IRS telephone scam leads to escalating threats to
August 13, 2014
Santa Paula News
A man claiming to be from the Internal Revenue Service that attempted to bully an area woman for “back taxes” might be threatening you next so be aware.
Joan Kus, of Santa Paula, the city’s retired Planning Director, received a voice message in recent weeks from a man who claimed she owed back taxes that must be paid immediately.
“Oh, I knew it wasn’t true,” said Kus of the message, left by a man “with a very thick accent... I really couldn’t understand much of what he said.”
She didn’t bother to return the call, which had the 202 Washington, D.C. area code, home of the Department of the Treasury and its Internal Revenue Service.
But the man called again, and when Kus answered she said he sounded “Very angry... “ claiming she owned back taxes and addressing various sanctions and punishments - including jail time - she would suffer if she did not pay the government debt.
When Kus told the man she did not owe taxes and challenged his claim of being from the IRS the conversation turned even uglier.
“He said he would kill me,” said Kus, who replied, “ ‘Well, maybe I’ll come out there and kill you... ‘ “
At that point, “He gave a really evil, nasty laugh... “ and Kus hung up.
She notified Santa Paula Police and tried to call an IRS Fraud Hotline, but the voicemail box was full.
Said Kus, “I just won’t be answering my phone for awhile... “
There have been numerous reports of attempted scams involving the IRS, the volume of which warranted a general warning from the agency.
In April the IRS issued “another strong warning for consumers to guard against sophisticated and aggressive phone scams targeting taxpayers, including recent immigrants, as reported incidents of this crime continue to rise nationwide.”
The IRS will always send taxpayers a written notification of any tax due via the U.S. mail and never asks for credit card, debit card or prepaid card information over the telephone.
For more information or to report a scam, go to www.irs.gov and type “scam” in the search box.
The IRS noted that people “have reported a particularly aggressive phone scam in the last several months,” that frequently targets immigrants. Potential victims are threatened with deportation, arrest, having their utilities shut off, or having their driver’s licenses revoked.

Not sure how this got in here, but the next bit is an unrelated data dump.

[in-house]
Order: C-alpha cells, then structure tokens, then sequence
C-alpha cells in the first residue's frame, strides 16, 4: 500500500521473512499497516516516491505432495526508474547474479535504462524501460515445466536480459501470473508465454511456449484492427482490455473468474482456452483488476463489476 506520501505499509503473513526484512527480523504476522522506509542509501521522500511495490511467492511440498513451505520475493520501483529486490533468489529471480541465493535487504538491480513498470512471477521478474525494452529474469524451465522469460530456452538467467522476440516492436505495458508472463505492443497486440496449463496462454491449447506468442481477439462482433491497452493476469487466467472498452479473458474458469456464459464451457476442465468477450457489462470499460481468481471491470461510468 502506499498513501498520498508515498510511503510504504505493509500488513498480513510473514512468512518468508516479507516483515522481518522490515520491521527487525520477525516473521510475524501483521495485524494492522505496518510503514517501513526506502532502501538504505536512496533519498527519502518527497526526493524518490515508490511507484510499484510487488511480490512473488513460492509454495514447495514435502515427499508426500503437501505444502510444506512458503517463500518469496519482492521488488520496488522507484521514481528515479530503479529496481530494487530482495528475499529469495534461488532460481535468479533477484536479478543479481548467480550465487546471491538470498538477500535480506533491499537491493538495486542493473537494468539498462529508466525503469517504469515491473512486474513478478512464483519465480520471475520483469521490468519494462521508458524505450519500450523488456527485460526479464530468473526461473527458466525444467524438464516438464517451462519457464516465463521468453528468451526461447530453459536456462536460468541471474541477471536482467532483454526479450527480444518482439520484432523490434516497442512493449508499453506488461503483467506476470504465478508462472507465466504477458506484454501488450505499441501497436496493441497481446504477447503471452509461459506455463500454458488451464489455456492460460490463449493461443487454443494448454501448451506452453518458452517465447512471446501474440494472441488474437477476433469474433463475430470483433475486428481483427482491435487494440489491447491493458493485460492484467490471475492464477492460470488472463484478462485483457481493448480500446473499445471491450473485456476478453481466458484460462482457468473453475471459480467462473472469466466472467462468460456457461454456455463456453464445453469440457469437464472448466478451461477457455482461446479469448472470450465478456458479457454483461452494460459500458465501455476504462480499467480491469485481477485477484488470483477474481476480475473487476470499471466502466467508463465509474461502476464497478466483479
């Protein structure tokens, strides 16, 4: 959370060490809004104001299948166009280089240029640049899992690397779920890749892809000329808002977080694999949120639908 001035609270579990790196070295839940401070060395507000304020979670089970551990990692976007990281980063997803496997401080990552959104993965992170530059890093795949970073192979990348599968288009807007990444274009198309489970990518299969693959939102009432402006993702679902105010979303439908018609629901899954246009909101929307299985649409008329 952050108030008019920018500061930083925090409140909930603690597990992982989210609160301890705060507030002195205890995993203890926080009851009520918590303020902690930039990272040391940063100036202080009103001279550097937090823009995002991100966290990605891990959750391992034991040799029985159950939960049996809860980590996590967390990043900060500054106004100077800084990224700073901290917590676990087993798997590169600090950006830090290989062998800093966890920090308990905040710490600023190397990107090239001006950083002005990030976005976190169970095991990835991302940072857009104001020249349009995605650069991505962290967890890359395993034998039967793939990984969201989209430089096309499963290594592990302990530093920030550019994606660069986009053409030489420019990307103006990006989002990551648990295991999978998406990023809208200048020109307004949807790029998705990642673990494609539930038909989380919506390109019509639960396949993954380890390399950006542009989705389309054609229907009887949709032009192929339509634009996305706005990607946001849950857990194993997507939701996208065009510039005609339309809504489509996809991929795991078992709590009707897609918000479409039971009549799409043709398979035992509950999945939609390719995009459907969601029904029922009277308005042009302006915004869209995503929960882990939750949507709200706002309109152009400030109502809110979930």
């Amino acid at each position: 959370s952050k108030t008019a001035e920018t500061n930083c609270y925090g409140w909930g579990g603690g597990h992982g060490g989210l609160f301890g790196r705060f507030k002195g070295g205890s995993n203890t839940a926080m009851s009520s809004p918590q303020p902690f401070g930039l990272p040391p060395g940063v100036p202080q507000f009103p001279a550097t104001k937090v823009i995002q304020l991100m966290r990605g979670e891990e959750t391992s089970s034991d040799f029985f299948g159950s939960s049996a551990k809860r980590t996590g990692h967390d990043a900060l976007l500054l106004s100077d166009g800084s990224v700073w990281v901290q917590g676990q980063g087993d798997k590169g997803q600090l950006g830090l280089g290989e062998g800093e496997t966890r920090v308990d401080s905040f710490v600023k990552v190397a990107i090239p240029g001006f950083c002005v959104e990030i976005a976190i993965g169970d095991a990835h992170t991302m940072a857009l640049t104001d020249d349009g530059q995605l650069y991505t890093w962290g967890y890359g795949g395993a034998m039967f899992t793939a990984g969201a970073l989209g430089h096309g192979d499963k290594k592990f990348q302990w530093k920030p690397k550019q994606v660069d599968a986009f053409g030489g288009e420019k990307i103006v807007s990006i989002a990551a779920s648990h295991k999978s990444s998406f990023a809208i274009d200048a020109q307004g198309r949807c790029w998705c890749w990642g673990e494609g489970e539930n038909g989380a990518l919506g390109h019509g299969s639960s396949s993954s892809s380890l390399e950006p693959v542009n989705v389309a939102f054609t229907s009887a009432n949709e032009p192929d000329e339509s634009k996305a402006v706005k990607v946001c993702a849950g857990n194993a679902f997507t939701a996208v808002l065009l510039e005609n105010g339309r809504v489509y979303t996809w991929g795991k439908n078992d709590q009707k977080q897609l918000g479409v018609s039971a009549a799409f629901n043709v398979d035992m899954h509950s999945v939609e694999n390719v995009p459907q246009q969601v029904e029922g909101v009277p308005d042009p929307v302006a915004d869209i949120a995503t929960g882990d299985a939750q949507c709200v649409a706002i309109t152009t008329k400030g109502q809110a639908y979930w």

According to the IRS statement, “Callers are frequently insulting or hostile,” such as reported by Kus, “apparently to scare their potential victims.”
But the scam might resort to good news; according to the IRS: “Potential victims may be told they are entitled to big refunds... “
Either way, “When unsuccessful the first time, sometimes phone scammers call back trying a new strategy.”
Other characteristics of the IRS scam can include: Scammers use fake names and IRS badge numbers. They generally use common names and surnames to identify themselves.
Scammers may be able to recite the last four digits of a victim’s Social Security number.
Scammers spoof the IRS toll-free number on caller ID to make it appear that it’s the IRS calling.
Scammers sometimes send bogus IRS emails to some victims to support their bogus calls.
Victims hear background noise of other calls being conducted to mimic a call site.
Some reports have noted, “After threatening victims with jail time or driver’s license revocation, scammers hang up and others soon call back pretending to be from the local police or DMV, and the caller ID supports their claim.”
If you get a phone call from someone claiming to be from the IRS, here’s what you should do: if you know you owe taxes or you think you might owe taxes, call the IRS at 1-800-829-1040. The IRS employees at that line can help you with a payment issue, if there really is such an issue.
If you know you don’t owe taxes or have no reason to think that you owe any taxes (for example, you’ve never received a bill or the caller made some bogus threats such as those issued to Kus and as described above), then call and report the incident to the Treasury Inspector General for Tax Administration at 1-800-366-4484.
If you’ve been targeted by this scam, you should also contact the Federal Trade Commission and use their “FTC Complaint Assistant” at FTC.gov. Please add “IRS Telephone Scam” to the comments of your complaint.